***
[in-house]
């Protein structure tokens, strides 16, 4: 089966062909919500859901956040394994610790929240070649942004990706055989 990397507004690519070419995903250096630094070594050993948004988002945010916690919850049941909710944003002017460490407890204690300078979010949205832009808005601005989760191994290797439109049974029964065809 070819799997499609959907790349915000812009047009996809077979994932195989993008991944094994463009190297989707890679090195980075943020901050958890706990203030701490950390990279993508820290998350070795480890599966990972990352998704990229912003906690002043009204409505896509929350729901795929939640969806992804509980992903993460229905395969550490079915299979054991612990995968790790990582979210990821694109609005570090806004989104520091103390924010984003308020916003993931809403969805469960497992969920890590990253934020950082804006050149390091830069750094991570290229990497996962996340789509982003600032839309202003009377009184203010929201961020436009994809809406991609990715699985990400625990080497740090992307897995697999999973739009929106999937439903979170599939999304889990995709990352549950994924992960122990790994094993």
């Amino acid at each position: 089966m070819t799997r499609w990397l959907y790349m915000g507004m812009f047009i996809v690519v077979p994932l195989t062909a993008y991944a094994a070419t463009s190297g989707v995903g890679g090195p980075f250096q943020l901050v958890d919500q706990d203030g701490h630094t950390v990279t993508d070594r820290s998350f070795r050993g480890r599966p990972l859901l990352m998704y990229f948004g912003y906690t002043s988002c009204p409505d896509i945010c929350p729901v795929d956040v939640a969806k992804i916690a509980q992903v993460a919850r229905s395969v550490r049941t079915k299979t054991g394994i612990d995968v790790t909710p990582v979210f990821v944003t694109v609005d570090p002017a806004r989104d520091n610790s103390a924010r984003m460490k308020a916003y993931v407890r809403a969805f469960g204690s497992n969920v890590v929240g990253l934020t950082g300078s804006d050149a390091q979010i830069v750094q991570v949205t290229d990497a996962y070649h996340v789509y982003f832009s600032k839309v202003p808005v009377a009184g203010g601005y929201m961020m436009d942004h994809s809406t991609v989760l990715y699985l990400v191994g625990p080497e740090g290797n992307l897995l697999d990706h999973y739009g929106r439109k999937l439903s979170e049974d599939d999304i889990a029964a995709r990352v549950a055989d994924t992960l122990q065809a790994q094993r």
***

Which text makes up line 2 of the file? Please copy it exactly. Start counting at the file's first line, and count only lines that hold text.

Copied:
């Protein structure tokens, strides 16, 4: 089966062909919500859901956040394994610790929240070649942004990706055989 990397507004690519070419995903250096630094070594050993948004988002945010916690919850049941909710944003002017460490407890204690300078979010949205832009808005601005989760191994290797439109049974029964065809 070819799997499609959907790349915000812009047009996809077979994932195989993008991944094994463009190297989707890679090195980075943020901050958890706990203030701490950390990279993508820290998350070795480890599966990972990352998704990229912003906690002043009204409505896509929350729901795929939640969806992804509980992903993460229905395969550490079915299979054991612990995968790790990582979210990821694109609005570090806004989104520091103390924010984003308020916003993931809403969805469960497992969920890590990253934020950082804006050149390091830069750094991570290229990497996962996340789509982003600032839309202003009377009184203010929201961020436009994809809406991609990715699985990400625990080497740090992307897995697999999973739009929106999937439903979170599939999304889990995709990352549950994924992960122990790994094993």